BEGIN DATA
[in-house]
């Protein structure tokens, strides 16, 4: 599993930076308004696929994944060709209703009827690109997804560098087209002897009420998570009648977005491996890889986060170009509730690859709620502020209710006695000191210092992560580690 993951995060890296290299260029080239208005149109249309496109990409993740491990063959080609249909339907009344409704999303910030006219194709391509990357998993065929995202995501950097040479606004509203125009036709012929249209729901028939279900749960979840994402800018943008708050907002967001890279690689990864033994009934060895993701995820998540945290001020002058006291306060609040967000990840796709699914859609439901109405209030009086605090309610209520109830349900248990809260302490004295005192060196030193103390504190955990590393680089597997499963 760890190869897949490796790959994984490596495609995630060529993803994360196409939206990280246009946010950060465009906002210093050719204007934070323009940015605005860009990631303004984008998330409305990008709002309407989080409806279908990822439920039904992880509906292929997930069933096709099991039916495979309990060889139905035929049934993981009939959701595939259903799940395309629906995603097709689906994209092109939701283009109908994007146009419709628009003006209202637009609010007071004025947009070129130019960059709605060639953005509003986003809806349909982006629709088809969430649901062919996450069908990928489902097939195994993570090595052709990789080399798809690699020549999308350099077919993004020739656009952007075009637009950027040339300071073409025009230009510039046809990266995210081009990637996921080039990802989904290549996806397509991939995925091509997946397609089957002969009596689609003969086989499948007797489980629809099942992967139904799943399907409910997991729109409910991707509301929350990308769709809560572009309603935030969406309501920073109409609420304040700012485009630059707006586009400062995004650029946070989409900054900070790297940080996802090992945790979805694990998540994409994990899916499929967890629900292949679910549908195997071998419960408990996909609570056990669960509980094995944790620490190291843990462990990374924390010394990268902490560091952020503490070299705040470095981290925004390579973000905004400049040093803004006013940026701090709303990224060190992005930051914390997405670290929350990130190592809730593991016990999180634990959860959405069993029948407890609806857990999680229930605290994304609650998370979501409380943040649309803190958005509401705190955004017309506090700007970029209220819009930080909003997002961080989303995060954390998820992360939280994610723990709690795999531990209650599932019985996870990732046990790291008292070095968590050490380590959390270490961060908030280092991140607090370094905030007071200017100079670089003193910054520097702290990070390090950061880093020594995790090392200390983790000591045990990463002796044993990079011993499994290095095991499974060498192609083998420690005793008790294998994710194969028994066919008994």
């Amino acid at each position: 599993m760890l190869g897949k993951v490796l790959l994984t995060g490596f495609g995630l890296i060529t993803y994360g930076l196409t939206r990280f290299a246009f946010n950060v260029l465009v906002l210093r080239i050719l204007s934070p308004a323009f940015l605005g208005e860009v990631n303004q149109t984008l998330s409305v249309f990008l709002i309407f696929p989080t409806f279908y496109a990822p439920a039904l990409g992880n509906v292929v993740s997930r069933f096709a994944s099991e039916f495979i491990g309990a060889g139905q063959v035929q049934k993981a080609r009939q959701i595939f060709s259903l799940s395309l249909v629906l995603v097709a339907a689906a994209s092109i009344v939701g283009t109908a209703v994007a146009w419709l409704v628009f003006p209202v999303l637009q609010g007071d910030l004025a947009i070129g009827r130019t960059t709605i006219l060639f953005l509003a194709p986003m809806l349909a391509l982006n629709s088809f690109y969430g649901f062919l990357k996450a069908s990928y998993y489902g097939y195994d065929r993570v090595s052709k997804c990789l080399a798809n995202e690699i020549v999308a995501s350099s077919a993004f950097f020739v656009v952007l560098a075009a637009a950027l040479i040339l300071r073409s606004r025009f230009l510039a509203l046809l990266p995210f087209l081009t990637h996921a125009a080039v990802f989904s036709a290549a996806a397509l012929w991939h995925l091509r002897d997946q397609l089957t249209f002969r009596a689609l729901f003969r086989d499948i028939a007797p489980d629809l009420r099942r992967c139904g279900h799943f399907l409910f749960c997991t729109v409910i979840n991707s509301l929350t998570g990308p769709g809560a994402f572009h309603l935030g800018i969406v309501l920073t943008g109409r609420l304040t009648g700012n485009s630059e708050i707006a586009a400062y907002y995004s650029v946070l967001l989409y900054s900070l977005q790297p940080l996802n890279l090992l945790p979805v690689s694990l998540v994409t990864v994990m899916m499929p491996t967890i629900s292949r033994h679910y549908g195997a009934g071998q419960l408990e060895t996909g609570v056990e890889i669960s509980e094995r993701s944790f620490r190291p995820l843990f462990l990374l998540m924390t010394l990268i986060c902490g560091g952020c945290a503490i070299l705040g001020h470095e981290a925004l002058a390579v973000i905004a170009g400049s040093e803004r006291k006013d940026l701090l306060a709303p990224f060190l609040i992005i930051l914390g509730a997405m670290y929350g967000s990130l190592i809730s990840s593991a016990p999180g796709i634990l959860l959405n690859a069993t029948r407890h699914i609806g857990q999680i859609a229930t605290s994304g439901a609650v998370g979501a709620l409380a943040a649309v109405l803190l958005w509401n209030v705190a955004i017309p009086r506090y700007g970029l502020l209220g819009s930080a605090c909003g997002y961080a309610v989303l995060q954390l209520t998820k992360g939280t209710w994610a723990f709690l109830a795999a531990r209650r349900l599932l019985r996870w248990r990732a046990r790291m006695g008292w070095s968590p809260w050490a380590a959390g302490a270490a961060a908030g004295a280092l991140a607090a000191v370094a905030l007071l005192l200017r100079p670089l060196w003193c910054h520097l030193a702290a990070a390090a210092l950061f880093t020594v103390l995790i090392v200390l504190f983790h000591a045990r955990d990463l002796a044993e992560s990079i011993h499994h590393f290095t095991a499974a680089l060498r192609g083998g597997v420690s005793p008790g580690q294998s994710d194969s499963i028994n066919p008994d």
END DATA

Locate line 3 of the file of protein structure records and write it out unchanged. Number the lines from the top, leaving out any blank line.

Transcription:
């Amino acid at each position: 599993m760890l190869g897949k993951v490796l790959l994984t995060g490596f495609g995630l890296i060529t993803y994360g930076l196409t939206r990280f290299a246009f946010n950060v260029l465009v906002l210093r080239i050719l204007s934070p308004a323009f940015l605005g208005e860009v990631n303004q149109t984008l998330s409305v249309f990008l709002i309407f696929p989080t409806f279908y496109a990822p439920a039904l990409g992880n509906v292929v993740s997930r069933f096709a994944s099991e039916f495979i491990g309990a060889g139905q063959v035929q049934k993981a080609r009939q959701i595939f060709s259903l799940s395309l249909v629906l995603v097709a339907a689906a994209s092109i009344v939701g283009t109908a209703v994007a146009w419709l409704v628009f003006p209202v999303l637009q609010g007071d910030l004025a947009i070129g009827r130019t960059t709605i006219l060639f953005l509003a194709p986003m809806l349909a391509l982006n629709s088809f690109y969430g649901f062919l990357k996450a069908s990928y998993y489902g097939y195994d065929r993570v090595s052709k997804c990789l080399a798809n995202e690699i020549v999308a995501s350099s077919a993004f950097f020739v656009v952007l560098a075009a637009a950027l040479i040339l300071r073409s606004r025009f230009l510039a509203l046809l990266p995210f087209l081009t990637h996921a125009a080039v990802f989904s036709a290549a996806a397509l012929w991939h995925l091509r002897d997946q397609l089957t249209f002969r009596a689609l729901f003969r086989d499948i028939a007797p489980d629809l009420r099942r992967c139904g279900h799943f399907l409910f749960c997991t729109v409910i979840n991707s509301l929350t998570g990308p769709g809560a994402f572009h309603l935030g800018i969406v309501l920073t943008g109409r609420l304040t009648g700012n485009s630059e708050i707006a586009a400062y907002y995004s650029v946070l967001l989409y900054s900070l977005q790297p940080l996802n890279l090992l945790p979805v690689s694990l998540v994409t990864v994990m899916m499929p491996t967890i629900s292949r033994h679910y549908g195997a009934g071998q419960l408990e060895t996909g609570v056990e890889i669960s509980e094995r993701s944790f620490r190291p995820l843990f462990l990374l998540m924390t010394l990268i986060c902490g560091g952020c945290a503490i070299l705040g001020h470095e981290a925004l002058a390579v973000i905004a170009g400049s040093e803004r006291k006013d940026l701090l306060a709303p990224f060190l609040i992005i930051l914390g509730a997405m670290y929350g967000s990130l190592i809730s990840s593991a016990p999180g796709i634990l959860l959405n690859a069993t029948r407890h699914i609806g857990q999680i859609a229930t605290s994304g439901a609650v998370g979501a709620l409380a943040a649309v109405l803190l958005w509401n209030v705190a955004i017309p009086r506090y700007g970029l502020l209220g819009s930080a605090c909003g997002y961080a309610v989303l995060q954390l209520t998820k992360g939280t209710w994610a723990f709690l109830a795999a531990r209650r349900l599932l019985r996870w248990r990732a046990r790291m006695g008292w070095s968590p809260w050490a380590a959390g302490a270490a961060a908030g004295a280092l991140a607090a000191v370094a905030l007071l005192l200017r100079p670089l060196w003193c910054h520097l030193a702290a990070a390090a210092l950061f880093t020594v103390l995790i090392v200390l504190f983790h000591a045990r955990d990463l002796a044993e992560s990079i011993h499994h590393f290095t095991a499974a680089l060498r192609g083998g597997v420690s005793p008790g580690q294998s994710d194969s499963i028994n066919p008994d």